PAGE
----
May 2022 Software of the Month Club – Noteplan

I have Word in “waiting “ for when I need to work with the editor. I’m not at that stage yet. I’ll export from Ulysses to Word, cleanup footnotes and then activate review mode once I start working on the final text.

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I’ve been trying NotePlan on and off for the last month or so and… I can’t verbally identify why I find it difficult to be consistent with using it. I’ve been dedicated to using Drafts for years for everything and then transferring it to other repositories (Notes, Evernote, etc.) but rarely do I need all my notes “inside” a calendar type format. I’ll continue to test it out because I feel like I’m close to figuring out what I could really use this for. So far it’s an app without a major life purpose, which for me is the beginning, middle, end of using an app constantly.

Just as a point of reference, for my last two printed books, the publisher used MS Word Tracking and comments. I imported into Pages, responded/changed, and exported as .docx for one publisher, .doc for another, and it went through without a hitch. It was a deliberate experiment by the publishers production cadre, and it worked.

I suspect that the fact that both were macOS houses helped.

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Interesting. That is good to know. I’ll keep your post for reference so that once I get to that stage I’ll double check with the publisher. If I can do that in Pages and avoid the subscription for MS Office I’ll be delighted to rid myself of one subscription. I need to experiment to see if and if so, how well, Bookends works with Pages. I’ve not tried that yet. Thanks! :grin:

When you talk to the publisher, find out if they are using a custom MS Word Template. That makes a lot of difference. They may have custom workflow scripts, for instance, to move from MS Word to In Design.

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As far as I know, you can export from Ulysses into a .docx.
Also Bookends should work with Ulysses, IIRC.

In addition, isn’t the often heard main advantage of Ulysses, that it could export a manuscript, so the publisher can handle it easy, anyway!?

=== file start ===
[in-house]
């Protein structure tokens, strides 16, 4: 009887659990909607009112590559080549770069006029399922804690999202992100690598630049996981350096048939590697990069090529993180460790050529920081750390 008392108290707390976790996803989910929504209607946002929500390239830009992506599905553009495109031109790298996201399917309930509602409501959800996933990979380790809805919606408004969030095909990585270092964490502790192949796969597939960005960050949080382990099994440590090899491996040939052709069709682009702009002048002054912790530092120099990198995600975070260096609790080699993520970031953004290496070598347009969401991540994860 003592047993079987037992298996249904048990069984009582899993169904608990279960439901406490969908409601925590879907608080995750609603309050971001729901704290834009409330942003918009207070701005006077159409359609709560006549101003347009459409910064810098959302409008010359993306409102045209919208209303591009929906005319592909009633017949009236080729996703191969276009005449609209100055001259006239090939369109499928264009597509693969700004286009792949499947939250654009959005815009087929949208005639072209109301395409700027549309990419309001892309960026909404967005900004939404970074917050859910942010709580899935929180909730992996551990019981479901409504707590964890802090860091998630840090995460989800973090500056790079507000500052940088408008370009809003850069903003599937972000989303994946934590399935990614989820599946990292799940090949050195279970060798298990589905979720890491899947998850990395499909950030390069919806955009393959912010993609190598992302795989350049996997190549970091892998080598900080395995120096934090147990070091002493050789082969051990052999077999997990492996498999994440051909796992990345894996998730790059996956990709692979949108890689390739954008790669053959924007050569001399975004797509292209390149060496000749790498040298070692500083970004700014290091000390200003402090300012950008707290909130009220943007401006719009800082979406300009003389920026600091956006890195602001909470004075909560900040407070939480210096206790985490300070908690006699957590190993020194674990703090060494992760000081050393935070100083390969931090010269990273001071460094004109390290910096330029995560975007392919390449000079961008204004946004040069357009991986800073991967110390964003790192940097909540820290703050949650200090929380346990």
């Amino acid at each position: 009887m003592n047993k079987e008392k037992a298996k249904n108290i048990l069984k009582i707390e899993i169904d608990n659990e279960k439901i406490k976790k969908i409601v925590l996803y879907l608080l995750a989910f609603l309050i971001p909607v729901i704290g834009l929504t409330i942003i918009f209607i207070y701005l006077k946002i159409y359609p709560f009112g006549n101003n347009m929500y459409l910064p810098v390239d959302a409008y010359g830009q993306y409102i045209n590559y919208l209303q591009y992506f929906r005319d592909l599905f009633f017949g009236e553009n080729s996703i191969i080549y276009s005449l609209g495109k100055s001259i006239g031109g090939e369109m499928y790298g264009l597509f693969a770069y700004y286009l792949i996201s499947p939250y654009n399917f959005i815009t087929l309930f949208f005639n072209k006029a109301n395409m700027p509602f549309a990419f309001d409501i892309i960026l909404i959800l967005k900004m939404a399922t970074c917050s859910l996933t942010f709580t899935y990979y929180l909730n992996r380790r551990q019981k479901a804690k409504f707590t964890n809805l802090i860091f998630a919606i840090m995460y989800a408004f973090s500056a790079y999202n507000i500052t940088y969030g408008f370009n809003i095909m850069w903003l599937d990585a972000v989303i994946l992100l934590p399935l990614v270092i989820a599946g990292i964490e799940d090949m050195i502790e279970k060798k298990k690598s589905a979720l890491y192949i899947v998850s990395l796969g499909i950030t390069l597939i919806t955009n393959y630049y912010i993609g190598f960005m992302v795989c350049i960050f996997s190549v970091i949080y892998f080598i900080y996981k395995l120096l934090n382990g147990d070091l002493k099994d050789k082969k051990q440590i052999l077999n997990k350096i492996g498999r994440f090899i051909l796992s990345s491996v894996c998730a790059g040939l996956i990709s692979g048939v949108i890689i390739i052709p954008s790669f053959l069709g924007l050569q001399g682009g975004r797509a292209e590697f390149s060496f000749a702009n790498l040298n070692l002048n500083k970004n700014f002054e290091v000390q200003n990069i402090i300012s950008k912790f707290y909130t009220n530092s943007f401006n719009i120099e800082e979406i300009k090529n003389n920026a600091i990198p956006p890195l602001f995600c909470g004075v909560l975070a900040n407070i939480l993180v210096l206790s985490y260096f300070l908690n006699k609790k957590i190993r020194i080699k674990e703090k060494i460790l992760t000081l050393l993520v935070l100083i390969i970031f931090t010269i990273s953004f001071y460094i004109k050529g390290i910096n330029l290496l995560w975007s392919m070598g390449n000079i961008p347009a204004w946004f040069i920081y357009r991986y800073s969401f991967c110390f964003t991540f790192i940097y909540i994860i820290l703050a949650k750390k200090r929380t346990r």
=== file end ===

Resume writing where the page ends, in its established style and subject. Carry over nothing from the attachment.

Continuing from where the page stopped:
Yes but inevitably the editor will want to go back and forth with revisions and more than likely will require Word’s review feature for doing so, which is why I need to keep Word until the book in finished. :slightly_smiling_face:

Long time user, and I love it. It’s the first app for a long time that I haven’t wanted to find alternatives. I think the best part is the active discord and conversations from our super-users and how accommodating they are to handle your questions. Also Eduard is one of the best engaging developers.

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Noteplan is very good for notes. It’s plug-in system is slowly expanding and I see it as middle-ground between Bear and Obsidian. Bear is much more native-feeling and mobile friendly, but lacks power. Obsidian is powerhouse but is a mess to use on mobile and is web-based. Noteplan is fully native. Has fairly good UI on mobile, and it has a plug-in platform that currently only lets you add custom command to the command palette.

It’s already very good for Notes. For tasks, it’s pretty good for organizing tasks, but you’ll likely need some plug-ins for the best possible experience. It’s also not a replacement for Reminders. It’s not for urgent alerts etc. It’s pretty good for day/month/year/project planning.

Fair criticism as a user of the app:

  • I asked about Tables, they’re likely not gonna be added for a while. I’m working on a plug-in that will format your markdown tables and add padding to line things up. No proper UI though :frowning:
  • There is a way to flag, but you need to use a custom theme.
    • Aside: The custom themes is a little known super power of Noteplan. You add regular expressions to detect patterns of text and give them custom styles. You can also automatically make text link to content by using regular expression. Example, you could automatically link u/username to twitter.
  • I’m also working on a plugin for start-dates, but it’ll be a bit of a hack
  • Number notes to sort them is annoying.
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I suggest trying to ignore the Daily Notes feature at first and using it like a simpler Obsidian alternative. A markdown note taking app with backlinks and tasks. The tasks get collected in "review’ screens.

How are files/changes stored - as text files? Can files be saved on Dropbox? Can we easily use this app with other apps like Obsidian such that the files used and info created are interchangeble?

This is one of the problems I have with the app. It is sandboxed in the App Store and its files stored in the normal Cloudkit location in the ~/Library/Containers/co.noteplan.NotePlan3/Data/Library/Application
Support/co.noteplan.NotePlan3 folder.

A while ago, @ryanjamurphy wrote a guide on how to make Noteplan and Obsidian work on the same folder of markdown files.

While I left Noteplan after the Obsidian Mobile client was released, I guess that should still work.